While computers manage many things with extreme precision, they have surprising difficulty keeping track of time.
It's pretty much impossible for a computer to keep exact time, although accuracy can be improved to the extent that users are willing to spend more money on the problem, said George Neville-Neil, who spoke at the Association for Computing Machinery's Applicative conference in New York last week.
"There are so many variables in trying to get time better or close to right," he said.
Neville-Neil is a software engineer who helps financial institutions and other time-sensitive organizations maintain ultra-precise measurements of time. He works on the Precision Time Protocol (PTP), an IEEE standard for relaying the time over a network with greater accuracy than the industry standard Network Time Protocol (NTP).
A computer clock can be thrown off by many factors, including network jitter, delays introduced by software, and even the environmental conditions in which the computer is operating.
To keep internal time, computers use a crystal oscillator that creates an electromagnetic signal, or a vibration that the computer uses to coordinate processor, memory, bus and motherboard operations.
But computer makers often use inexpensive crystals costing only a few cents each, which can compromise accuracy. "If you buy server-class hardware, you will get cheap crystal, and time will wander if you don't do something about it," Neville-Neil said.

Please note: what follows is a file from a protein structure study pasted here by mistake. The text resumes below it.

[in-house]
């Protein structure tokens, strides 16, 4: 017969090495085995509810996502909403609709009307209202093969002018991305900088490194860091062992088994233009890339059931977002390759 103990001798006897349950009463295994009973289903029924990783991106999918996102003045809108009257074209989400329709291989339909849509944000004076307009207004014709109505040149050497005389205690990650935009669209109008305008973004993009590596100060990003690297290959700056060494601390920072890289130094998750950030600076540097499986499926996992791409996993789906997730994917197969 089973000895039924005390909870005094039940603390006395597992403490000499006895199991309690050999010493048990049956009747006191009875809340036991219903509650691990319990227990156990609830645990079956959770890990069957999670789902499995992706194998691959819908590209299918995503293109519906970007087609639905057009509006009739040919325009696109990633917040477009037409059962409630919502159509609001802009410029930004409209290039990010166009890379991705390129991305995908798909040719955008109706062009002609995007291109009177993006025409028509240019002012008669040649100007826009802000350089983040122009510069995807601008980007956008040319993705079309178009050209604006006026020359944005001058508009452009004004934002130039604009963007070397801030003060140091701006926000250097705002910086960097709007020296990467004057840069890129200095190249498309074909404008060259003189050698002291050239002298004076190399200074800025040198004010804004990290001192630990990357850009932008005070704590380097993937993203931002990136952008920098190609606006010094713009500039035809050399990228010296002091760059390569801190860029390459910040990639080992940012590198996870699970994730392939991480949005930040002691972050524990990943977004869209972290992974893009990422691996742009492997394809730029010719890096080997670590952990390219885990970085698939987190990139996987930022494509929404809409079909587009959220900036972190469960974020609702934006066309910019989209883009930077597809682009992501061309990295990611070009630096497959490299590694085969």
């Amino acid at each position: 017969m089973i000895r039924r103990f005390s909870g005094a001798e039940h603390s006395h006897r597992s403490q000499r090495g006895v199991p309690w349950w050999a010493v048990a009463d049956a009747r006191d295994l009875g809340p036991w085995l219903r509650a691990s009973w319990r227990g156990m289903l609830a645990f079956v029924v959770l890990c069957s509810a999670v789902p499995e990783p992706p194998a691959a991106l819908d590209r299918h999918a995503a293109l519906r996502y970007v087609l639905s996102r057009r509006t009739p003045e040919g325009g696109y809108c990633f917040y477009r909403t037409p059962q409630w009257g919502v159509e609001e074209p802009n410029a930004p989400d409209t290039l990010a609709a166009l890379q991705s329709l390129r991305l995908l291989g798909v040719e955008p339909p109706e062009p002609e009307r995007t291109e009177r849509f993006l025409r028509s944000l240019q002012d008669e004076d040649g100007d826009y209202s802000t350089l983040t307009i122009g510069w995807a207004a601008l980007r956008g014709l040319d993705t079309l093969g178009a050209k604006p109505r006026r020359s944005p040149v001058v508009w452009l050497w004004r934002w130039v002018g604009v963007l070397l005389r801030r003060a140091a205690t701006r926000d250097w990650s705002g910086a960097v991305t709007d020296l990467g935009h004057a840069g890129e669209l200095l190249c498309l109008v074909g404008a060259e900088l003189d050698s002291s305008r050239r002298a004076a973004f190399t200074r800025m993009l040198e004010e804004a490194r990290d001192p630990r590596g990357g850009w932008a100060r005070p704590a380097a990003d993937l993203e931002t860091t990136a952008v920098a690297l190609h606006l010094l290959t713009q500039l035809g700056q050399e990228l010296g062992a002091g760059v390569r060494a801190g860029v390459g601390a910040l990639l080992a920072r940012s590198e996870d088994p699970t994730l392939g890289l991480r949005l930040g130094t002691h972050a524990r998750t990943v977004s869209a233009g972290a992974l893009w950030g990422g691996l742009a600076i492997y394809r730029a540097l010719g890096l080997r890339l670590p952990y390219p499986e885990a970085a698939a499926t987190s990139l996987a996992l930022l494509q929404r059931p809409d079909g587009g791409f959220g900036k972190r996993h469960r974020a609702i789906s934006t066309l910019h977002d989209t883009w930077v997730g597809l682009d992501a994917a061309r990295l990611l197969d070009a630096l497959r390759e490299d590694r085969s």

As crystals age, their frequencies drift. The workload on a system can also affect a crystal's output: the more work a system does, the hotter it gets, and the heat causes the crystal vibrations to increase in frequency.
The average crystal ends up being about as accurate as a mechanical watch, meaning both can skew faster or slower over time at about the same rate. You're shiny new iPhone has about the same time accuracy as a good mechanical watch built decades ago, according to Neville-Neil.
He tested his own laptop against an expensive precision clock and found his computer had drifted off by 15 milliseconds within two hours. "This is typical behavior," he said.
Most end-users wouldn't notice such small discrepancies, but increasingly some computer systems require high precision.
Distributed systems, which harness multiple servers to work on a single task, require the computers be synchronized on the same time. Debugging distributed systems requires understanding an temporal order of events as they unfurl across different nodes.
Robotic systems also require precise time, to calibrate motions of their moving parts. Power companies use time to control the frequency of the alternating current delivered to customers; U.S. power grids need time to be counted out 60 times a second, for instance.
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